Now that it’s fall, I wanted to make the dessert with Granny Smith apples and fresh cranberries.

But then I learned that technically it wouldn’t be a clafoutis (also spelled clafouti) simply because there wouldn’t be cherries in it.

What’s a flaugnarde?

When using fruit other than cherries, this flan-cake is called a flaugnarde (sounds like “flon-yard”)!

This is how I made an Apple Cranberry Flaugnarde with Crème Fraîche!

You will need:

  • 9-inch glass pie pan
  • 2 mixing bowls
  • 1 teaspoon of butter
  • 1/2 of an apple, sliced
  • 1 cup of fresh cranberries, whole or sliced in half
  • 3 eggs
  • 1/3 cup of granulated sugar
  • 1/3 cup of flour
  • 2/3 cup of crème fraîche
  • 1/3 cup milk
  • 1 teaspoon of vanilla extract
  • powdered sugar to sprinkle on top (optional)

Preparation:

  • Heat the oven to 350°F
  • Butter the pie pan and sprinkle granulated sugar on the butter
  • Add the sliced fruit to pan, then set it aside
  • In one bowl, mix the dry ingredients (flour, sugar, salt)
  • In another bowl, mix the wet ingredients (eggs, crème fraîche, milk, vanilla extract)
  • Whisk the dry ingredients, while slowly adding in the wet ingredients. Mix well. The consistency should be like pancake batter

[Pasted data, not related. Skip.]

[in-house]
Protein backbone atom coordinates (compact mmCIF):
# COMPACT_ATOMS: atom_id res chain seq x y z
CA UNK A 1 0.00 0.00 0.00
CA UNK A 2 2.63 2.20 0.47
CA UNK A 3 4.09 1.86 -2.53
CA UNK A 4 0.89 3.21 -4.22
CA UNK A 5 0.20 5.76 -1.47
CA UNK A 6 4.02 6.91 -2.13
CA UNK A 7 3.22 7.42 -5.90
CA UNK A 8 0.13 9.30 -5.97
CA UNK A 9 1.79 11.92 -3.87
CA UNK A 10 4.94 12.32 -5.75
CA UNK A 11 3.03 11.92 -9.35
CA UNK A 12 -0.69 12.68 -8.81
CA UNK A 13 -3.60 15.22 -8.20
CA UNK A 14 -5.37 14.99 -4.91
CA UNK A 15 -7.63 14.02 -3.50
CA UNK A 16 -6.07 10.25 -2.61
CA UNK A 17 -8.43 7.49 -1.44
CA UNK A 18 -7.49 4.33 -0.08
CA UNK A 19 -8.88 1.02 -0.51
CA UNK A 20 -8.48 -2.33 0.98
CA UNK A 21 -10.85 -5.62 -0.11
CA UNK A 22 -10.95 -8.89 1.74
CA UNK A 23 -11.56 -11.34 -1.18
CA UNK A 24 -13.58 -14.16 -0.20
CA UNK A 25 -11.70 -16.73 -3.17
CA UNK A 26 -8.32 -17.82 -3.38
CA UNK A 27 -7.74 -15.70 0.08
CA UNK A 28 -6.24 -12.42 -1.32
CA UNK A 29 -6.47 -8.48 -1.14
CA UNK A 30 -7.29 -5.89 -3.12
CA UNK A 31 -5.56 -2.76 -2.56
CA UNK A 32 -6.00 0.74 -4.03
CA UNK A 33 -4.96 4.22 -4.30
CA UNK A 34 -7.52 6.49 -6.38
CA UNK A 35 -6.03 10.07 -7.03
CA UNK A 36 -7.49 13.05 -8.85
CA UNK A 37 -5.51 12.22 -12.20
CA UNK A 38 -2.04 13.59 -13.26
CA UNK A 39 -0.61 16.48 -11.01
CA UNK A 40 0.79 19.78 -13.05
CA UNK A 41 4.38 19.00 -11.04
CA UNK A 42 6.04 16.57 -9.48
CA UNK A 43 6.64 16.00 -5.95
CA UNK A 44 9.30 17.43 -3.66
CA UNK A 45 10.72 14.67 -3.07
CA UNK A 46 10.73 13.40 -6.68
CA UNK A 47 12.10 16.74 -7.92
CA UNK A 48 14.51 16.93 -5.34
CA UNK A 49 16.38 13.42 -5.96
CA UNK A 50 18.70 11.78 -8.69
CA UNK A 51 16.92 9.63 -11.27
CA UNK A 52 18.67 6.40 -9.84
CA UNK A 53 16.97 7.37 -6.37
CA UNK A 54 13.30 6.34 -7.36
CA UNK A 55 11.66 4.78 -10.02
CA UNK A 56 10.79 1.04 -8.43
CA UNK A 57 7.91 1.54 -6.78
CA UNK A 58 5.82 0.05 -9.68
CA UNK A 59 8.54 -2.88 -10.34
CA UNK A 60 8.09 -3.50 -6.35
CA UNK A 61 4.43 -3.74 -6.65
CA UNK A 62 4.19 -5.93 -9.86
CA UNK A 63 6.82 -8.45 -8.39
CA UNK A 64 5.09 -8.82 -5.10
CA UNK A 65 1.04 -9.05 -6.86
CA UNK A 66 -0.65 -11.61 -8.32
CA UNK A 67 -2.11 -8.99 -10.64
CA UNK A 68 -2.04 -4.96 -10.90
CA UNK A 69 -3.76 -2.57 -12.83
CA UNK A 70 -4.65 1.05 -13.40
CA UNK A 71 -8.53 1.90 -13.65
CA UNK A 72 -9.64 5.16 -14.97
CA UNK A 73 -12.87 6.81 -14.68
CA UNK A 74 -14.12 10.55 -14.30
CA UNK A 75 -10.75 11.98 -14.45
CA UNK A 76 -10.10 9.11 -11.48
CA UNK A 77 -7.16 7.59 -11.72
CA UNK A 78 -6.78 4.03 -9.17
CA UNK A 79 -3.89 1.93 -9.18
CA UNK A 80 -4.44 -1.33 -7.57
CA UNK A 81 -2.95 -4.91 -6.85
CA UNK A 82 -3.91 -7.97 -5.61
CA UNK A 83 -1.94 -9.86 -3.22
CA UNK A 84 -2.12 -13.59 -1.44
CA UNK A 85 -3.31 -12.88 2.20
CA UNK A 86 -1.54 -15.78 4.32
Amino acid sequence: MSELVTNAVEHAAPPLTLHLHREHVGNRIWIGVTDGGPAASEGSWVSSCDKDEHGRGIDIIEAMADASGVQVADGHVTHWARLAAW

• Pour the mixture over the fruit in the pie pan
  • Bake it for 40-45 minutes

As it bakes, it poofs up! But it will slowly deflate as it cools.

it looks like pizza

Before serving, sprinkle some powdered sugar on top:

Like quiche, this dessert can be served warm or cold. It’ll add a simple yet elegant French touch to any holiday feast! Bon appétit!

Tell me in the comments below: what’s your favorite dessert to make?

Two French Bakeries and the Blue House in San Francisco

In my blog post, If You’re Going to San Francisco, Be Sure to Watch These Videos Filmed There,” I described how a blue house in San Francisco inspired Maxime Le Forestier to write a French song entitled, “San Francisco.”

I recently got the chance to see the house on 18th Street made famous by the song:

I happened to walk past la maison bleue en route from one French bakery to another French bakery! Quelle coïncidence!

Tartine (600 Guerrero Street)

Ever since my colleague told me about Tartine, a French bakery in the Castro District that he and his wife liked to frequent for brunch, I’d been wanting to go. Thankfully, I relied on my Maps app to find it.

There’s no sign on the building with “Tartine” on it, but you’ll know you’re at the right place when you spot the line out the door. Was the patisserie trying to be unassuming or anonymous? Either way, I figured it added to the mystique.

Once inside, it’s a tight squeeze. I did notice that people were pretty good about eating then promptly leaving so other patrons could have a seat. There were a few tables and chairs outside, too.